Justice and Advocacy

Huck’s Lesson: Twisted Perception

The following was originally posted May 2, 2012. It was part of a two-part series, the second of which was lost. While I am no longer a Christian and I don’t use the N-word anymore even in quotations, I like this post because it shows how I was beginning to question what is right, regardless of what I was told about God. 

 “It would get all around that Huck Finn helped a n*** to get his freedom…the more I studied about this the more my conscience went to grinding me, and more wicked and low-down and ornery I got to feeling…Providence…was showing me that there’s One that’s always on the lookout, and ain’t a-going to allow no such miserable doings.

“…Something inside of me kept saying, ‘There was the Sunday-school, you could ‘a’ gone to it; and if you’d ‘a’ done it they’d a learnt you there that people that acts as I’d been acting about that n*** goes to everlasting fire.’ It made me shiver. And I about made up my mind to pray, and see if I couldn’t try to quit being the kind of a boy I was and be better. So I kneeled down. But the words wouldn’t come. Why wouldn’t they? …I knowed very well why they wouldn’t come. It was because my heart warn’t right.”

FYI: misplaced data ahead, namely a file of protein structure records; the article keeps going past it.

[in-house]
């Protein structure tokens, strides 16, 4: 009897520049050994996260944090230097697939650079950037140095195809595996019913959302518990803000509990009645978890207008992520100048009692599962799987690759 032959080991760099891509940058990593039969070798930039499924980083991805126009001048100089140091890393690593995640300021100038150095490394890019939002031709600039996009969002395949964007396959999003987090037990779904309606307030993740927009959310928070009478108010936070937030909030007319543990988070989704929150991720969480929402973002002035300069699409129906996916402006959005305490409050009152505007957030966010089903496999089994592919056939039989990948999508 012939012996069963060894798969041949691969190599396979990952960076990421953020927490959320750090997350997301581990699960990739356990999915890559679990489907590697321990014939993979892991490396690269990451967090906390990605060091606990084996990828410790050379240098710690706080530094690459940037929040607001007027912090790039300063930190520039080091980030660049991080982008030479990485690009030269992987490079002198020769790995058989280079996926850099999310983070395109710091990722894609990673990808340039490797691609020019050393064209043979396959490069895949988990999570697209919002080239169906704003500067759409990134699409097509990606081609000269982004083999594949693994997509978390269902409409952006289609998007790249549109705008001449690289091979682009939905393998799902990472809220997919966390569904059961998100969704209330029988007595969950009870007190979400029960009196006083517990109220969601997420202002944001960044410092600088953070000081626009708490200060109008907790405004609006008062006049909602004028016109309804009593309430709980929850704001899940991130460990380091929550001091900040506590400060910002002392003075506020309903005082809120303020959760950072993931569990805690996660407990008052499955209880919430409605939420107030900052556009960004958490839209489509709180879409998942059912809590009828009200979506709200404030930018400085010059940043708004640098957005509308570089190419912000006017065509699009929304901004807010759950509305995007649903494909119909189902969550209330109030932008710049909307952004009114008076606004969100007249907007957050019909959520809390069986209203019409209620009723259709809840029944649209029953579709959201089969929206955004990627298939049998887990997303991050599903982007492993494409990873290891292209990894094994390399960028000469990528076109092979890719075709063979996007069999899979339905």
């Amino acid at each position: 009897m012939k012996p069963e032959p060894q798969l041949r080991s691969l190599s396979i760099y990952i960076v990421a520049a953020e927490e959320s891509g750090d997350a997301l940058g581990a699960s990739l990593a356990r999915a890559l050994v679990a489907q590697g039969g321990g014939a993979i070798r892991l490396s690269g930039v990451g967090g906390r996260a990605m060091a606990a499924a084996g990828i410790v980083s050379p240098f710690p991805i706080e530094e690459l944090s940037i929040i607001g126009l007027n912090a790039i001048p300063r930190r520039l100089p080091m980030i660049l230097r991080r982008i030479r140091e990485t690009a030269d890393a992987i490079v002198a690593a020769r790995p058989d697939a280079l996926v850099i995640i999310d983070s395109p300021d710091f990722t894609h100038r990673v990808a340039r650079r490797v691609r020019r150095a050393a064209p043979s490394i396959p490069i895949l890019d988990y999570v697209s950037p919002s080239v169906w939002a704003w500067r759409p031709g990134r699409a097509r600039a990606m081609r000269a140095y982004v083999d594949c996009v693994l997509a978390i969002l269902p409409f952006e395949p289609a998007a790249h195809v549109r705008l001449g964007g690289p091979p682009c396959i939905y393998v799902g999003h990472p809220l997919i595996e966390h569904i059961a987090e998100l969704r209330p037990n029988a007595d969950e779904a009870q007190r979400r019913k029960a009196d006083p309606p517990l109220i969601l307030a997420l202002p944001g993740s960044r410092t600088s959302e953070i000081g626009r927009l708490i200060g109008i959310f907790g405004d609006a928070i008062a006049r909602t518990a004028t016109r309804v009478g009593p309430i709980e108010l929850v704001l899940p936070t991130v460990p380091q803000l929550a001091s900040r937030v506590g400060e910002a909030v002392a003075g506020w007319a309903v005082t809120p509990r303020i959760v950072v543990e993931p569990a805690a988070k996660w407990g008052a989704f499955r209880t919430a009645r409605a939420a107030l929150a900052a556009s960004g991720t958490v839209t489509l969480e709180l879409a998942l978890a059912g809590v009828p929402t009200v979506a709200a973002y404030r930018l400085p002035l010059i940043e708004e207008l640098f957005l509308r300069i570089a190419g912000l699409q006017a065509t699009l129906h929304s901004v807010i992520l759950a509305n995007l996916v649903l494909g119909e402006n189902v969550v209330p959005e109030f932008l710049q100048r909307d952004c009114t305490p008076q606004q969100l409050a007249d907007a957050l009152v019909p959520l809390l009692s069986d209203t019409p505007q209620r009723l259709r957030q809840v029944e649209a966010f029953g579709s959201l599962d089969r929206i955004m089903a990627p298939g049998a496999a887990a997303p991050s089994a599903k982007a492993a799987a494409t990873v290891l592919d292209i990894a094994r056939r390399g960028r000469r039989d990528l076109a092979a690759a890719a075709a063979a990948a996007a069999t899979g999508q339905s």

Looking at the story of Huckleberry Finn, it’s easy for us to see that he was raised in a society that had it all wrong. Of course African-Americans are people just as deserving of friendship, love, and help as anyone else. However, Huck found that his very conscience had been wrecked by the mindset of the south.

I sometimes wonder if this is the case for most people: not that we’re right, but that we feel right because our very conscience has been shaped by evil forces. It’s a scary thought.

A friend of mine once explained this by alluding to a young prodigy in music. He explained that such a child is given fame in our culture because we appreciate music. Suppose, though, that the prodigy was born into a culture where music was seen as wrong. The eagerness to touch illegal instruments, the urge to write the songs playing inside his head, would feel like hell to this little boy. Interestingly, the problem is not the music; the problem is the paradigm.

The same went for Huckleberry Finn. His crime was not befriending and helping Jim, he had just had the misfortune of being unable to educate himself in the ways of God, and instead was left believing what those around him said. His paradigm told him that to help a slave escape was an act deserving of hell.

While God never wants you to go against what He says is right, what society thinks is right often doesn’t line up with what God thinks is right, so following God may require doing things that seem wrong based on your upbringing.

What are we taught today that makes us feel like we’re not doing the right thing?